Working neither as a drama with laughs or a comedy with a point, Mrs Ratcliffe’s Revolution takes a fascinating true story and then has no idea what to do with it. The story is based on the life of Brian Norris who, in 1968, packed his family and belongings into a Russian built car and ‘emigrated’ — or possibly defected? — from Bolton to communist Berlin.
The film turns Norris et al into the Ratcliffe family. Well, I say family, I actually mean ‘collection of allegedly amusing sterotypes’: blinkered lecturer father Frank (Glen), dowdy, put-upon mother Dorothy (Tate), nubile teen daughter Alex (Ashworth) and annoying swotty 11-year old daughter Mary (Barden). Along with Dorothy’s nervous brother Philip ( Betts), they leave the north of England for the east of Germany.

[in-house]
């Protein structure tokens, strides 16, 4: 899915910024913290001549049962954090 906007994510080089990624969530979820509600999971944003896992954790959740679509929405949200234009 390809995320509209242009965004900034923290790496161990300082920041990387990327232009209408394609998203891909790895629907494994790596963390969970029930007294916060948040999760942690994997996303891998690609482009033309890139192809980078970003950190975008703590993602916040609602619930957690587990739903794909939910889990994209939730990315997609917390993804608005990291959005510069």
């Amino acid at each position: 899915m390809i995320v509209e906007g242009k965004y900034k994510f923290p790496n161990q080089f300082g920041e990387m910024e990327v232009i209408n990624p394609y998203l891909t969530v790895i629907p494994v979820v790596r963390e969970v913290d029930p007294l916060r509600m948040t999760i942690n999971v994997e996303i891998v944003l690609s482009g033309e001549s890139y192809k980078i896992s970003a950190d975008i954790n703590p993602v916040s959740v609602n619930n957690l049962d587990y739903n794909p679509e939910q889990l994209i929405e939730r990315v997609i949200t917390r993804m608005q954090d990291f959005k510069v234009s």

Things go rapidly pear-shaped, the family falls apart, yadda yadda yadda and Dorothy finds untapped strength and resolve to get them out of the country. Which she does, in a final balloon scene that would have had producers at the Children’s Film Foundation saying: ‘Hmm, actually, we're not convinced by these special effects.’ Whether ‘12’ is the certificate or the prediction of how many people will bother purchasing this is debatable: indeed, 12 seems like an over-estimate. On the big screen it looked like a bad TV programme. On the TV screen, it just looks bad. If this is indicative of the best projects the UK Film Council can find, it’s probably time to close them down, have a nice cup of tea and rethink the whole British film industry.
EXTRAS * The film's trailer which, remarkably, makes the film look amusing. Coo, they're a clever bunch these editors...